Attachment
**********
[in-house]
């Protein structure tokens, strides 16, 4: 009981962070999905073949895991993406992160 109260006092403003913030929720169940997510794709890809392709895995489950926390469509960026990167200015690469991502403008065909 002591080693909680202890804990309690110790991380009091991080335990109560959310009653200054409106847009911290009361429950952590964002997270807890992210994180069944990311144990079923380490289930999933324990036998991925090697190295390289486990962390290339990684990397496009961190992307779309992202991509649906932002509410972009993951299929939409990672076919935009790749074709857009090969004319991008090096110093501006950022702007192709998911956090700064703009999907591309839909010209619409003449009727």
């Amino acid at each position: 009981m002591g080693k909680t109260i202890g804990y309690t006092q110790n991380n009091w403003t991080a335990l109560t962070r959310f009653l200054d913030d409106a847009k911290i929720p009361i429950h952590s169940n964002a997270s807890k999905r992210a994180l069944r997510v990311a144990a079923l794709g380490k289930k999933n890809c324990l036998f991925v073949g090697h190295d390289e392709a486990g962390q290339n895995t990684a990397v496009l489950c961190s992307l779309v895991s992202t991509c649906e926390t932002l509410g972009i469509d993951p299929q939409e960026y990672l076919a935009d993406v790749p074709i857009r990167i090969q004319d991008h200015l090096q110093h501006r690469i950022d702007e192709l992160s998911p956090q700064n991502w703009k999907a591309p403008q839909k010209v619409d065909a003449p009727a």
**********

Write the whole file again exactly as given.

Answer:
[in-house]
């Protein structure tokens, strides 16, 4: 009981962070999905073949895991993406992160 109260006092403003913030929720169940997510794709890809392709895995489950926390469509960026990167200015690469991502403008065909 002591080693909680202890804990309690110790991380009091991080335990109560959310009653200054409106847009911290009361429950952590964002997270807890992210994180069944990311144990079923380490289930999933324990036998991925090697190295390289486990962390290339990684990397496009961190992307779309992202991509649906932002509410972009993951299929939409990672076919935009790749074709857009090969004319991008090096110093501006950022702007192709998911956090700064703009999907591309839909010209619409003449009727």
């Amino acid at each position: 009981m002591g080693k909680t109260i202890g804990y309690t006092q110790n991380n009091w403003t991080a335990l109560t962070r959310f009653l200054d913030d409106a847009k911290i929720p009361i429950h952590s169940n964002a997270s807890k999905r992210a994180l069944r997510v990311a144990a079923l794709g380490k289930k999933n890809c324990l036998f991925v073949g090697h190295d390289e392709a486990g962390q290339n895995t990684a990397v496009l489950c961190s992307l779309v895991s992202t991509c649906e926390t932002l509410g972009i469509d993951p299929q939409e960026y990672l076919a935009d993406v790749p074709i857009r990167i090969q004319d991008h200015l090096q110093h501006r690469i950022d702007e192709l992160s998911p956090q700064n991502w703009k999907a591309p403008q839909k010209v619409d065909a003449p009727a």